This is the first in a series of papers synthesizing the ideas and practices of states as they improve the quality of home and community based services (HCBS) and supports for older persons and persons with disabilities. Building on the experiences and challenges of the QA/QI Systems Change grantees, the paper addresses four fundamental questions about quality management. The intent is to provide an account of current practice, and a structure for how states view their options. There are two parts to this document, a Discussion Paper and the Appendices, each contained in separate pdf files. The Appendices may be downloaded at http://muskie.usm.maine.edu/Publications/DA/HCBS_QMrolesAppendices.pdf
This Guide is designed to assist policymakers, courts and attorneys in deliberations and decision-making on enabling legislation, licensing standards, rules of court, appointment letters or contracts, and the scope of appropriate authority and functions for court-appointed parent coordinators. The Guide also offers courts and attorneys a yardstick for assessing the propriety of engaging parent coordinators in various types of child custody cases, especially those cases in which domestic violence is alleged by a party or included in a court's findings of fact. The Guide provides information about law and practice related to parent coordination services and then raises issues for consideration by those contemplating the establishment of parent coordination services to support courts and/or families in child custody dispute processes, in particular the issues raised when domestic violence is present.
Well-designed wellness programs can keep healthy employees healthy, support employees with health risks to improve their health behaviors, and facilitate organizational efforts to achieve workforce performance goals. Productivity lost through absenteeism, sickness, and injury was a key driver for the development of the Maine Department of Transportation (DOT) Region 5 wellness program, offered since 2004. In 2008, the Maine DOT engages the University of Southern Maine's Muskie School of Public Service to create a more robust and sustainable evaluation process for their employee wellness initiative, as assist in planning to replicate the Region 5 program across the state. The Muskie School evaluation team developed a logic model as the cornerstone for determining the components for program evaluation. The desired outcome of a "safe, injury-free work environment that costs less to maintain and operates at full capacity" provided the direction to develop activities, inputs, outputs, and short-term outcomes.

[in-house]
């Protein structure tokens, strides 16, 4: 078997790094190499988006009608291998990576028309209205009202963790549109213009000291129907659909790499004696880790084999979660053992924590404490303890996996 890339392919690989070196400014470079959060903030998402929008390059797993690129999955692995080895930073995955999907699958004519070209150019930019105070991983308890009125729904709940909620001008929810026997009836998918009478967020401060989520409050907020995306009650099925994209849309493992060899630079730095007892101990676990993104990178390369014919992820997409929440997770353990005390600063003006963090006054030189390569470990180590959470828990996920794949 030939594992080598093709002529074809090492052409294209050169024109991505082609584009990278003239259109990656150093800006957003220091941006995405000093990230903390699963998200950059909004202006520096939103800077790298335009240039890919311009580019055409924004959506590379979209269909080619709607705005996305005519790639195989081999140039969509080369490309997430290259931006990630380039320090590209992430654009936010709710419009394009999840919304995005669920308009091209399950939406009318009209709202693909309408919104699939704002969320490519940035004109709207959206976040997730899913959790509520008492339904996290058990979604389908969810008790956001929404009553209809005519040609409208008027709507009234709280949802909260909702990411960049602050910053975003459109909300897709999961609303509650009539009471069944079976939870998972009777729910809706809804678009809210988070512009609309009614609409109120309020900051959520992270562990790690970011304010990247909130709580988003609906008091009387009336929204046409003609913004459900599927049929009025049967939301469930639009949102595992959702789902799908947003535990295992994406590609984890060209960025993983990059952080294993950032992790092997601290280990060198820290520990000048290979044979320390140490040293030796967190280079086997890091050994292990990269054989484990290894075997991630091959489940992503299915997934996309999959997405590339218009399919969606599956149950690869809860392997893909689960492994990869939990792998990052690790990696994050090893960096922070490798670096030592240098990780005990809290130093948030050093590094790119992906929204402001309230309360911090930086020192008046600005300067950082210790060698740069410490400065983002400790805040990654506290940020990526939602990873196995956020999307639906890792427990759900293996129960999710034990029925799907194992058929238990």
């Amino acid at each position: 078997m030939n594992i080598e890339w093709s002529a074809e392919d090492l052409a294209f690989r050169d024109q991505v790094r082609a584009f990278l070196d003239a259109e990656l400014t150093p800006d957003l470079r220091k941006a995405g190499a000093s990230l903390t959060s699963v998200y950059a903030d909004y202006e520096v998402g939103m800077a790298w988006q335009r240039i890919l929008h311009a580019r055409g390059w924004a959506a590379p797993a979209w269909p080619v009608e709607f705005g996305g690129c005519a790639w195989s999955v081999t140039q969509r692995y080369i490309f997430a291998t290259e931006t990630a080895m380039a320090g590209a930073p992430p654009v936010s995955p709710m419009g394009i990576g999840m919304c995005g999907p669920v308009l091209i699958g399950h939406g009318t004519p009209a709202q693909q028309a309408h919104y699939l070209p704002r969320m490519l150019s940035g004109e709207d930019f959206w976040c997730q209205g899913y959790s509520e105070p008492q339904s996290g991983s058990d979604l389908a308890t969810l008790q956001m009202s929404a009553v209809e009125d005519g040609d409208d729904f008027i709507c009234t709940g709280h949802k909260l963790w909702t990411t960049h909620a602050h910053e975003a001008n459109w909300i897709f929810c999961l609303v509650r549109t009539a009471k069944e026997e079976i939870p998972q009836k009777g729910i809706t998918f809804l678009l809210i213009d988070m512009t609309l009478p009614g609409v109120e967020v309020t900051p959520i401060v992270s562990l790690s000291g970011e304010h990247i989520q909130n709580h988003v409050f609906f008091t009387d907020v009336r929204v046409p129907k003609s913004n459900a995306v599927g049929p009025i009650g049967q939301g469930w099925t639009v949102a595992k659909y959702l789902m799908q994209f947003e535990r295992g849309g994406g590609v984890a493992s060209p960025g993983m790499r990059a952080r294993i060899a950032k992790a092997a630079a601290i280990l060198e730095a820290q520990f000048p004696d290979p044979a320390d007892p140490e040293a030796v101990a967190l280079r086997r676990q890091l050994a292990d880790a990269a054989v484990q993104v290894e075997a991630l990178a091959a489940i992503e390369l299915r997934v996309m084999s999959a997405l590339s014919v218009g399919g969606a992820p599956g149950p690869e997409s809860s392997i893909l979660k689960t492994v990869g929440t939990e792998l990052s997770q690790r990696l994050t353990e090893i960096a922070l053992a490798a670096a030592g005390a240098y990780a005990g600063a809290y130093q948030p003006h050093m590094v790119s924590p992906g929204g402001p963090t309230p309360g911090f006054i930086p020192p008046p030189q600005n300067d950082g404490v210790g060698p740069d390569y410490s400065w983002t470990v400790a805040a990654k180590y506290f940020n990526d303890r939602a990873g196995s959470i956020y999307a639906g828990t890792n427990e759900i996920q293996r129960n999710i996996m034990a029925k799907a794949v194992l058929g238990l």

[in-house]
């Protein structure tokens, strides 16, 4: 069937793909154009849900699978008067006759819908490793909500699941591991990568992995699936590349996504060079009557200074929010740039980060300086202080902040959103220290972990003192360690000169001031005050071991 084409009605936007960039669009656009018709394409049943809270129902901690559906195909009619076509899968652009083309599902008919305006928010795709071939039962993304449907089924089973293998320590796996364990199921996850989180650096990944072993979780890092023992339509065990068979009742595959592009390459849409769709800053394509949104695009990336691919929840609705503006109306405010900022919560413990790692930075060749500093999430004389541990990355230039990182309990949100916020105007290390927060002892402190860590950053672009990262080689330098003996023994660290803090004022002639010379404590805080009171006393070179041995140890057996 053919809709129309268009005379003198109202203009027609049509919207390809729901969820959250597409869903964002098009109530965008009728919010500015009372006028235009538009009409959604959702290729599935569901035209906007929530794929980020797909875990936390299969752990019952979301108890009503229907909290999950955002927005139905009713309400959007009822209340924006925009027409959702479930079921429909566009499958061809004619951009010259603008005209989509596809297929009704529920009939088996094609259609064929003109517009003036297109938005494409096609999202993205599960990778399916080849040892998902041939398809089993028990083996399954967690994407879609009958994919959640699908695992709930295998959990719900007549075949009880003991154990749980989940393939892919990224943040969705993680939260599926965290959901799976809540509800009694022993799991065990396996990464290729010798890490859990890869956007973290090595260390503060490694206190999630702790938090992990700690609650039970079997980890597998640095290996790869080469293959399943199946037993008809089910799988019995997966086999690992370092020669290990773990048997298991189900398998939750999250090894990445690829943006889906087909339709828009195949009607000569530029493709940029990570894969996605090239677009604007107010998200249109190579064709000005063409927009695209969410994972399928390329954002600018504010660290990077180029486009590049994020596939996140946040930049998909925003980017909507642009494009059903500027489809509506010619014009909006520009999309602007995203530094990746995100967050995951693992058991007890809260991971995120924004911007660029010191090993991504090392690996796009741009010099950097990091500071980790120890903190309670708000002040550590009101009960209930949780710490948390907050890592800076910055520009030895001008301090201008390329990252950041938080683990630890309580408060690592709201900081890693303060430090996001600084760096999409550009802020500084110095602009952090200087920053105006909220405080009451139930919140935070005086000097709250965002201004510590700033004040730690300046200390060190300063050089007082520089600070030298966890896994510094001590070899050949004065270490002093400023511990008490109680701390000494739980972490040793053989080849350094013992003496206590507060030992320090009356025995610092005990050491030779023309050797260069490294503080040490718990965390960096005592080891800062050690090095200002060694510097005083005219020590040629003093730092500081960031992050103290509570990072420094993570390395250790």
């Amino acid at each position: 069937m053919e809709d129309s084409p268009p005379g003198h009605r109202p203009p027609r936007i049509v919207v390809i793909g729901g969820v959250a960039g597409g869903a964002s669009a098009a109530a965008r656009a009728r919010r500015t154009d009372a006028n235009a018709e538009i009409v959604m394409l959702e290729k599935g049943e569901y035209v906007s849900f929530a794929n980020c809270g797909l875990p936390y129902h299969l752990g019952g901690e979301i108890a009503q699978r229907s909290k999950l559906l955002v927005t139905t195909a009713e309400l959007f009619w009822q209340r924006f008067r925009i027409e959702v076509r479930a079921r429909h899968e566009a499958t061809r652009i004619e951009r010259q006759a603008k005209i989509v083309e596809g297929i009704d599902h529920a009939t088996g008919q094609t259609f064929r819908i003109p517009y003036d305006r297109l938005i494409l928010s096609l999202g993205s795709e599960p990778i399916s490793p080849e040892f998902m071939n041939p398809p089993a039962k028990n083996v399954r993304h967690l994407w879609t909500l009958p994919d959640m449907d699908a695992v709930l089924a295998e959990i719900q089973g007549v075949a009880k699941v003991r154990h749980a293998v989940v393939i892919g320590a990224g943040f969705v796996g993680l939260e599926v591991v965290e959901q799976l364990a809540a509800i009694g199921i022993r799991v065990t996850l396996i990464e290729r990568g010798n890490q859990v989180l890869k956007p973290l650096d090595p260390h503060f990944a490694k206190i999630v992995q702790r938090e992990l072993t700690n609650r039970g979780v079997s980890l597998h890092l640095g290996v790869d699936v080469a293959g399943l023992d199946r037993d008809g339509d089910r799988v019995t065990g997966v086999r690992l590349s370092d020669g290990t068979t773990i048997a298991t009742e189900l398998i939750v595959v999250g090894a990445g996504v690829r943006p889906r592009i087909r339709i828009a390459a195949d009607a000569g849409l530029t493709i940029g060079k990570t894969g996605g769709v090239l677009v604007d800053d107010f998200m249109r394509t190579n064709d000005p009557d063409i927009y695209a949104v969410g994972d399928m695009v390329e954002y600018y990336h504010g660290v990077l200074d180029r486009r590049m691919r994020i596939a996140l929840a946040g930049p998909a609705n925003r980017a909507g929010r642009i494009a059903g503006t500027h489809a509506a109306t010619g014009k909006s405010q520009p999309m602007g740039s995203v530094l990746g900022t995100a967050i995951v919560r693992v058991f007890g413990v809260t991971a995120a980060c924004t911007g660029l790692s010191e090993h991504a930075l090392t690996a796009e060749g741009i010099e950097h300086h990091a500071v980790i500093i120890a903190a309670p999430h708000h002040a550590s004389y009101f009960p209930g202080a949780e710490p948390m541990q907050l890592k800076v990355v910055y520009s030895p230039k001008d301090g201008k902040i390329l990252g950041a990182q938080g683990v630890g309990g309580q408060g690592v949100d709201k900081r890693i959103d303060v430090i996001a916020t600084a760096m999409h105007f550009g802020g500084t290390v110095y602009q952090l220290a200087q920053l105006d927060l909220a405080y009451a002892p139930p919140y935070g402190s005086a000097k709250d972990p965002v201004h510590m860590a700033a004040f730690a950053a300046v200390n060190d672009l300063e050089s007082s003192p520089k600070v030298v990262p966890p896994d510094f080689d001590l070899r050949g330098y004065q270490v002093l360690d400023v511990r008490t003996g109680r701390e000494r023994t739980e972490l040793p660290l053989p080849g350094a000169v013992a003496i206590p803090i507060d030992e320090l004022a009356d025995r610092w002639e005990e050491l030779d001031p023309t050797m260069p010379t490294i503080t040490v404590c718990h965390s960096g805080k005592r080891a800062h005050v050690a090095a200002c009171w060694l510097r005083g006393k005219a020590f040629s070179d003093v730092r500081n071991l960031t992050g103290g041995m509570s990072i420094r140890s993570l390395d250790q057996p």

This is the second of three papers synthesizing the ideas and practices of states as they seek to improve the quality of home and community based services (HCBS) and supports for older persons and persons with disabilities.
In 2003, the Centers for Medicare & Medicaid Services (CMS) awarded grants to 19 states to enhance their quality management (QM) programs for HCBS programs. CMS contracted with the Community Living Exchange Collaborative to assist states in their grant activities by promoting information exchange and facilitating discussions on topics of common interest. As part of its work with the Community Living Exchange Collaborative, the Muskie School of Public Service, together with grantee states, identified three priority topics for working papers:
1. Quality Management (QM) Roles and Responsibilities
2. Discovery Methods for Remediation and Quality Improvement
3. Data Analysis and Use of Performance Measures
This paper will specifically address the following questions: